When I attended Selman's 70th birthday party not long before his passing, he asked me in that unmistakeable nasal New York accent, "Would you like to make a contribution?"

Selman suffered a stroke in 2007, meaning that he was destined to spend the last six years of his life in a wheelchair.

But even this didn't stop his fundraising. Although his speech was slurred, he still wheeled around Bedford Street collecting. Home care attendants, paid for by the community, stayed with him 24/7 in the one-room apartment whose walls were covered with greeting cards bearing pictures of puppies and kittens.

He passed away in June 2013, but he'll be remembered as the founder of an unmatched community in his neighborhood.

After the unveiling of the street sign that will now mark the corner of Bedford and Grove as Larry Selman Way, Elliott told a gathering of neighbors and local legislators:

“We feel that Larry actually created this community and that we are all beneficiaries of that. I hope we can pass it forward."

Connections Academy

Wylee Mitchell is a senior at Nevada Connections Academy who started a t-shirt company to raise awareness for mental health.

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Teens of today live in a totally different world than the one their parents grew up in. Not only do young people have access to technologies that previous generations barely dreamed of, but they're also constantly bombarded with information from the news and media.

Today’s youth are also living through a pandemic that has created an extra layer of difficulty to an already challenging age—and it has taken a toll on their mental health.

According to Mental Health America, nearly 14% of youths ages 12 to 17 experienced a major depressive episode in the past year. In a September 2020 survey of high schoolers by Active Minds, nearly 75% of respondents reported an increase in stress, anxiety, sadness and isolation during the first six months of the pandemic. And in a Pearson and Connections Academy survey of US parents, 66% said their child felt anxious or depressed during the pandemic.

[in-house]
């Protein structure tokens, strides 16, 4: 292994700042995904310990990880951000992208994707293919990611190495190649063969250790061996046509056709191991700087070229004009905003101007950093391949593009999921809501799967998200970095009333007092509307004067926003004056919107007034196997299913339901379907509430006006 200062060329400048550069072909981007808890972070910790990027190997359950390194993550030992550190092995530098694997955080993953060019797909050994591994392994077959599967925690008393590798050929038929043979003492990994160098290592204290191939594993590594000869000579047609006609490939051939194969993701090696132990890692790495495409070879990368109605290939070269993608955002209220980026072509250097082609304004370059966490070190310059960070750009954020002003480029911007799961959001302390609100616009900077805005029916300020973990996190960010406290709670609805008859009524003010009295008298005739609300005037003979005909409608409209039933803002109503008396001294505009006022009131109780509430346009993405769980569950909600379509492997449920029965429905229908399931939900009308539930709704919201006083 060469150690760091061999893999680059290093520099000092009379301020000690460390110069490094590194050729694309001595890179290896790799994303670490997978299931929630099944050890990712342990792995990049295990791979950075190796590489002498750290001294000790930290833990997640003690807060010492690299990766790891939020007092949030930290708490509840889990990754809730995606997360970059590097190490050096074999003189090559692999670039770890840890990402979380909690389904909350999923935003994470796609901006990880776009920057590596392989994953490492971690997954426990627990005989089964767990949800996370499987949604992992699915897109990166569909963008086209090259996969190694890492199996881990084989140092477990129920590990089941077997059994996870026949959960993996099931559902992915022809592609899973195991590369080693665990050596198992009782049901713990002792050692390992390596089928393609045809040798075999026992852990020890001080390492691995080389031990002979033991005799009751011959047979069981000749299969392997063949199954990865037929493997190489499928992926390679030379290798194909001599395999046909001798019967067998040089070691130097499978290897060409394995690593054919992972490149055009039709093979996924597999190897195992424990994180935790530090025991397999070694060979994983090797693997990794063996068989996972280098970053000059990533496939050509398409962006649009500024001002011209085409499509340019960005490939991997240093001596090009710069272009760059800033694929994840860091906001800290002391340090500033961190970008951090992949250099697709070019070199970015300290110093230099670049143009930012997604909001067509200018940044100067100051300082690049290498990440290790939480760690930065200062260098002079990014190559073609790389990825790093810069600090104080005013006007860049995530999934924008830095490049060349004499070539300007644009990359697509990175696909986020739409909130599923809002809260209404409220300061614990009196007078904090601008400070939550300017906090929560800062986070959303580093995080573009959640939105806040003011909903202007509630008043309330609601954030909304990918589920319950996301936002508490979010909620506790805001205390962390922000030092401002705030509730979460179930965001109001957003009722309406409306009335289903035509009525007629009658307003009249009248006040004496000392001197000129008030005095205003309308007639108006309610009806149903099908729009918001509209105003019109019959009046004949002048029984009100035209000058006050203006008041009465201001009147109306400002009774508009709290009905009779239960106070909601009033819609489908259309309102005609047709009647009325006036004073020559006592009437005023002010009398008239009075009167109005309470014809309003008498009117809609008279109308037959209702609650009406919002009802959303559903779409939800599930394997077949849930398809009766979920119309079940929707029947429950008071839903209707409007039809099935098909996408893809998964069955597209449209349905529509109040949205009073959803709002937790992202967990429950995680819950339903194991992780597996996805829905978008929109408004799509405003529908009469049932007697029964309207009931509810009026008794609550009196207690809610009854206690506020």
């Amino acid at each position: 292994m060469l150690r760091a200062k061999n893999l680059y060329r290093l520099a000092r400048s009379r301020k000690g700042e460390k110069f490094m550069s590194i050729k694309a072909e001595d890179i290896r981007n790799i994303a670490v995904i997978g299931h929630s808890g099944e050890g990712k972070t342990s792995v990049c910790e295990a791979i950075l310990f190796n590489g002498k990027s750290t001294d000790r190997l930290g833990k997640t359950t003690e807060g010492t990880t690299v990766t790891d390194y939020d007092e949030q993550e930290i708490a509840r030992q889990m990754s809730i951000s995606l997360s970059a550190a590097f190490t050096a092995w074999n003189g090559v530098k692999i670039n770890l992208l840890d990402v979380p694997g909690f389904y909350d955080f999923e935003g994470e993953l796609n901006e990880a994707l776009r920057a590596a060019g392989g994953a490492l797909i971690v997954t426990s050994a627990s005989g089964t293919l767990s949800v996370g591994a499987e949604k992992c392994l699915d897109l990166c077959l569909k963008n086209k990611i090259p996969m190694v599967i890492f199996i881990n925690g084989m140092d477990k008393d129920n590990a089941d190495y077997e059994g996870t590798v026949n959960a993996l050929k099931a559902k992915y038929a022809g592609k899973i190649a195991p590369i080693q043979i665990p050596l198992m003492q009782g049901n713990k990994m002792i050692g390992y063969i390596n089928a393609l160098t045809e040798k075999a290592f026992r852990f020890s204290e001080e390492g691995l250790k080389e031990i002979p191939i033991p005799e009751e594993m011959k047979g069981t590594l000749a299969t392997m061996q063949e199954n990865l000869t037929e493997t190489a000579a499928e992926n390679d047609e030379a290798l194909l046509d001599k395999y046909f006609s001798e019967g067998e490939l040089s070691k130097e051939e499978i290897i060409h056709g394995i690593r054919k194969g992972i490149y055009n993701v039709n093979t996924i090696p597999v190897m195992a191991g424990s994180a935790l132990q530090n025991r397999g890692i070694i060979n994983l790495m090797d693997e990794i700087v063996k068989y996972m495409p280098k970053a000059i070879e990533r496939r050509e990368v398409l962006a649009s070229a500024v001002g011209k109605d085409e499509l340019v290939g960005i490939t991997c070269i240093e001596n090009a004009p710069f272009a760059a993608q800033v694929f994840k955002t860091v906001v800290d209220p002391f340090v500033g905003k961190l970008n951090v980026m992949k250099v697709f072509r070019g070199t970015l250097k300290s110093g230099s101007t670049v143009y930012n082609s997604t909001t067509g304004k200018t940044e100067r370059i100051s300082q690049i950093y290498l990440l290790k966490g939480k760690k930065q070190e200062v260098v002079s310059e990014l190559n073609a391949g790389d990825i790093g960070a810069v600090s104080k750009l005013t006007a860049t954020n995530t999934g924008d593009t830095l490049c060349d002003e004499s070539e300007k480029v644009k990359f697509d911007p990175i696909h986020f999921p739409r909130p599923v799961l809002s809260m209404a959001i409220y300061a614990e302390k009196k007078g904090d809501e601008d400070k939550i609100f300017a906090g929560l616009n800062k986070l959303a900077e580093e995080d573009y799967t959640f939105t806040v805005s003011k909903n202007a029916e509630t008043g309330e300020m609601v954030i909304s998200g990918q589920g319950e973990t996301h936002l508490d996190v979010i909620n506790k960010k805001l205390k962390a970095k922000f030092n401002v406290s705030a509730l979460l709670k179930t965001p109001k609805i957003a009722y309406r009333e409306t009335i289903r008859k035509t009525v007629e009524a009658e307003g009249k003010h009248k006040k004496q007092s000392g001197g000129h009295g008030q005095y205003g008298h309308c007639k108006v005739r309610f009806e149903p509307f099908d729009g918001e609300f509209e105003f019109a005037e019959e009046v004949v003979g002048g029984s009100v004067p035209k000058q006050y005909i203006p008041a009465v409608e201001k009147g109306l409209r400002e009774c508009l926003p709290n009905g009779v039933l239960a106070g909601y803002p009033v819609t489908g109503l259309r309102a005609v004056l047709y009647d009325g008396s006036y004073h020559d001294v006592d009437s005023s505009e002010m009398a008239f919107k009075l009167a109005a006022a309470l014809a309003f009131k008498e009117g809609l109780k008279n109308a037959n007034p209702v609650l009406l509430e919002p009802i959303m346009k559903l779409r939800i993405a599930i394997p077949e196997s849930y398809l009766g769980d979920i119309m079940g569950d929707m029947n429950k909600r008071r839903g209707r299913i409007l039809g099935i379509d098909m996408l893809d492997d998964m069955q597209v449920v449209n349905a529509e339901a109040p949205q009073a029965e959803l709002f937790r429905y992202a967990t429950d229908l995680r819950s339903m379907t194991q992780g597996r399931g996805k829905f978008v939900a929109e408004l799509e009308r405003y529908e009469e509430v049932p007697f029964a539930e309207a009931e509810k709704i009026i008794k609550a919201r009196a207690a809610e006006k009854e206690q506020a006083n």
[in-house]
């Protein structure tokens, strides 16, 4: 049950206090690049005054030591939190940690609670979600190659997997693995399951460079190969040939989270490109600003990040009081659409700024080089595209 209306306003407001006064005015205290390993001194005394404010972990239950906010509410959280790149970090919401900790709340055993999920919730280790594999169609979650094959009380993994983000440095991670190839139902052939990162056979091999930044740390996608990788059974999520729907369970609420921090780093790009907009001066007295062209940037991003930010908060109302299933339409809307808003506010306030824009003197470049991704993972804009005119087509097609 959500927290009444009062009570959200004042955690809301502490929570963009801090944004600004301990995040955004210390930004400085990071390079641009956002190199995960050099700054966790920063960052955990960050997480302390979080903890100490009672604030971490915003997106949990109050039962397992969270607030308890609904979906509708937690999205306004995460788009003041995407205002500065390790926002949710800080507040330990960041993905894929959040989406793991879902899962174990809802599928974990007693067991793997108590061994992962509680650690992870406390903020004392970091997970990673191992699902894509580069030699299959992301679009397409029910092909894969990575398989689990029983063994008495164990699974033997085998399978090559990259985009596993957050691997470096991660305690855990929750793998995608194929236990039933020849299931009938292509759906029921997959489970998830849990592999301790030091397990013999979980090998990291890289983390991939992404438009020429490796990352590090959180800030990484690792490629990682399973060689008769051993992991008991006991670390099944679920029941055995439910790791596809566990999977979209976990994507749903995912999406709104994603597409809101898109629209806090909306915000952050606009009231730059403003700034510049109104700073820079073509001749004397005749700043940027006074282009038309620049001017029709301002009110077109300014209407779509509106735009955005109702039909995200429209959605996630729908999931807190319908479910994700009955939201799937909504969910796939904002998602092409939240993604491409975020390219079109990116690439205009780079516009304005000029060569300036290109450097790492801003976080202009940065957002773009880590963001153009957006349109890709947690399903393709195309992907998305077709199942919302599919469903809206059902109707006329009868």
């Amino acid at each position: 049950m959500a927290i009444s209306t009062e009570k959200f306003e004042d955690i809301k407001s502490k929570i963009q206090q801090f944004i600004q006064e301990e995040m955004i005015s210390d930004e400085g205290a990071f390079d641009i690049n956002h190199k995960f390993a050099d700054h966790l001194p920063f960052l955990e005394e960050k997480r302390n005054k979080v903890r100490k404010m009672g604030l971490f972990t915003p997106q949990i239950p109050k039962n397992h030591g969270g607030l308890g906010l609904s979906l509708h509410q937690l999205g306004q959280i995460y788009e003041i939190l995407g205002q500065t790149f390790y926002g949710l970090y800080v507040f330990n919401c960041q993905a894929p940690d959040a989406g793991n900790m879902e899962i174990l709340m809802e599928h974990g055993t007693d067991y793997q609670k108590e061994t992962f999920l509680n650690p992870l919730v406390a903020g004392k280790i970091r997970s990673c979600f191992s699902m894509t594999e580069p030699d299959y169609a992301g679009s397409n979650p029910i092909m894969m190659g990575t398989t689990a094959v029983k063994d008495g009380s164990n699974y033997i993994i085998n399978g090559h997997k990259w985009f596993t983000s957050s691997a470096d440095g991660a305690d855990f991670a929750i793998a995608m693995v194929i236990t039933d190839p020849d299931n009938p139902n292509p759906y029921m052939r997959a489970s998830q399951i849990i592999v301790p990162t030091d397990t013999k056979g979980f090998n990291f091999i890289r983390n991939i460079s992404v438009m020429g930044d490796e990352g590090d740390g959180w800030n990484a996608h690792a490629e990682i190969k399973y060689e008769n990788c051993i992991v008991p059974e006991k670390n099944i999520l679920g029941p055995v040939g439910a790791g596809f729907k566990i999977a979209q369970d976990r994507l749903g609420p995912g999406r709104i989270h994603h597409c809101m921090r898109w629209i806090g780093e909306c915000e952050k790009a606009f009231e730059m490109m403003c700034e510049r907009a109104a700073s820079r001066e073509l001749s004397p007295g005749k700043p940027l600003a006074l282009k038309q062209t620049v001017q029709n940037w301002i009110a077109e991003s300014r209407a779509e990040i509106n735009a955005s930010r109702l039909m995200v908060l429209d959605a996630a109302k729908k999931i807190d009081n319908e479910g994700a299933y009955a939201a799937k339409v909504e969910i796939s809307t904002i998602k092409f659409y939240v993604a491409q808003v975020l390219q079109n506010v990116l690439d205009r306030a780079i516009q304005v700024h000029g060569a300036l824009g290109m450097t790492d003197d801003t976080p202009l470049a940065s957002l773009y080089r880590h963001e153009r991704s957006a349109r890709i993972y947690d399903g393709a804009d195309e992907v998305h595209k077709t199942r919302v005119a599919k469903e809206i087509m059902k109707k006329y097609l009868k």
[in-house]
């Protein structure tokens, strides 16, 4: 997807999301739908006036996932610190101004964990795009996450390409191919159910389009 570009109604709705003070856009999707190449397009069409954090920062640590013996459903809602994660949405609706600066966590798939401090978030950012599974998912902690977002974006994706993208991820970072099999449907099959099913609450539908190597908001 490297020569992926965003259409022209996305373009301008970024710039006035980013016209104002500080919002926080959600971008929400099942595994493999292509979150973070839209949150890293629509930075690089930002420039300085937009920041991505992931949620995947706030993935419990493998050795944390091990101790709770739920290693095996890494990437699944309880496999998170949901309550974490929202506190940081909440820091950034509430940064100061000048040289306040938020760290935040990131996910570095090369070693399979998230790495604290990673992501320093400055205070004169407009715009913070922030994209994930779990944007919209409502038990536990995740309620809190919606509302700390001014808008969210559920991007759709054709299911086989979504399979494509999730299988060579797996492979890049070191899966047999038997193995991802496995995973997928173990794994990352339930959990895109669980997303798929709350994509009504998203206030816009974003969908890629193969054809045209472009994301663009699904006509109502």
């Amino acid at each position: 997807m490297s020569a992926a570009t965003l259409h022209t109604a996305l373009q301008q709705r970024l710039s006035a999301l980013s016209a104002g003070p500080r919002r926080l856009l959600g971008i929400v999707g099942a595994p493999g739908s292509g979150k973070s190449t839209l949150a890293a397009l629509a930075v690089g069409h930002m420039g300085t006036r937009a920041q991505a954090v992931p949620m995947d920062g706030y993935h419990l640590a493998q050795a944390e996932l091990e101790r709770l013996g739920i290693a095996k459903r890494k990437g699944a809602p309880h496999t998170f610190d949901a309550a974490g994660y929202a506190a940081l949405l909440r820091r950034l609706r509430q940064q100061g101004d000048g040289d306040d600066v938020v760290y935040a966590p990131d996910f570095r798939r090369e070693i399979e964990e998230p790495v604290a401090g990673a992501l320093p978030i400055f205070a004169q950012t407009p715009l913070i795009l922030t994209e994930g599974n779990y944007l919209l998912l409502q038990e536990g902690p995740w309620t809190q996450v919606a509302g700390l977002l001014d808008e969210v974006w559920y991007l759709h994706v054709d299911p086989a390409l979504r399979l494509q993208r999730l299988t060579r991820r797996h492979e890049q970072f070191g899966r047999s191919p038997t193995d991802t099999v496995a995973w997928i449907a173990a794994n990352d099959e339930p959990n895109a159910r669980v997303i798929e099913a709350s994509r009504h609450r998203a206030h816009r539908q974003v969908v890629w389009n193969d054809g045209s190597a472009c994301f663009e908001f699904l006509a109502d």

However, the pandemic has only exacerbated youth mental health issues that were already happening before COVID-19.

“Many people associate our current mental health crisis with the pandemic,” says Morgan Champion, the head of counseling services for Connections Academy Schools. “In fact, the youth mental health crisis was alarming and on the rise before the pandemic. Today, the alarm continues.”

Mental Health America reports that most people who take the organization’s online mental health screening test are under 18. According to the American Psychiatric Association, about 50% of cases of mental illness begin by age 14, and the tendency to develop depression and bipolar disorder nearly doubles from age 13 to age 18.

Such statistics demand attention and action, which is why experts say destigmatizing mental health and talking about it is so important.

“Today we see more people talking about mental health openly—in a way that is more akin to physical health,” says Champion. She adds that mental health support for young people is being more widely promoted, and kids and teens have greater access to resources, from their school counselors to support organizations.

Parents are encouraging this support too. More than two-thirds of American parents believe children should be introduced to wellness and mental health awareness in primary or middle school, according to a new Global Learner Survey from Pearson. Since early intervention is key to helping young people manage their mental health, these changes are positive developments.

In addition, more and more people in the public eye are sharing their personal mental health experiences as well, which can help inspire young people to open up and seek out the help they need.